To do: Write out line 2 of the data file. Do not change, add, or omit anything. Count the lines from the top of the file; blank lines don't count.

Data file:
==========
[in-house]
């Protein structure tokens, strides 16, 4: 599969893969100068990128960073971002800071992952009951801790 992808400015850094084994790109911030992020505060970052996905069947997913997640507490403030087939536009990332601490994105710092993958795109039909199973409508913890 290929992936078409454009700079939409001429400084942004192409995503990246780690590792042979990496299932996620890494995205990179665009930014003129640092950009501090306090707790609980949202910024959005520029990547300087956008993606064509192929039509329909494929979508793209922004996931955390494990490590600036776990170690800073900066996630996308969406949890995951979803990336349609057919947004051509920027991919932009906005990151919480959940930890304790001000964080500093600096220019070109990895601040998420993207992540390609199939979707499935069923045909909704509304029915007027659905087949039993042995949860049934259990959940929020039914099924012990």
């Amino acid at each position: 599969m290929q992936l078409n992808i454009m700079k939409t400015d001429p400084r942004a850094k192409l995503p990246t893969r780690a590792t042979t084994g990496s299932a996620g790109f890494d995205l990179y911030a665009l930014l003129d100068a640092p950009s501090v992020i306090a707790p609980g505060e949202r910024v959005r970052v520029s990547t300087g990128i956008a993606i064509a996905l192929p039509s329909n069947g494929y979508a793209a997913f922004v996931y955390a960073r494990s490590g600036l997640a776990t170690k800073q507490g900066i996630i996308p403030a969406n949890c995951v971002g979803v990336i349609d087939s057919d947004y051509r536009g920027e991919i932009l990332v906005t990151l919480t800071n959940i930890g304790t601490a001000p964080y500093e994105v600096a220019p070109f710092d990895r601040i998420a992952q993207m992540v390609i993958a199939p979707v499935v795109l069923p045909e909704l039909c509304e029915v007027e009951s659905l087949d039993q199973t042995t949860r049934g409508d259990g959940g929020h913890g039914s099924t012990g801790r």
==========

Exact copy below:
């Protein structure tokens, strides 16, 4: 599969893969100068990128960073971002800071992952009951801790 992808400015850094084994790109911030992020505060970052996905069947997913997640507490403030087939536009990332601490994105710092993958795109039909199973409508913890 290929992936078409454009700079939409001429400084942004192409995503990246780690590792042979990496299932996620890494995205990179665009930014003129640092950009501090306090707790609980949202910024959005520029990547300087956008993606064509192929039509329909494929979508793209922004996931955390494990490590600036776990170690800073900066996630996308969406949890995951979803990336349609057919947004051509920027991919932009906005990151919480959940930890304790001000964080500093600096220019070109990895601040998420993207992540390609199939979707499935069923045909909704509304029915007027659905087949039993042995949860049934259990959940929020039914099924012990």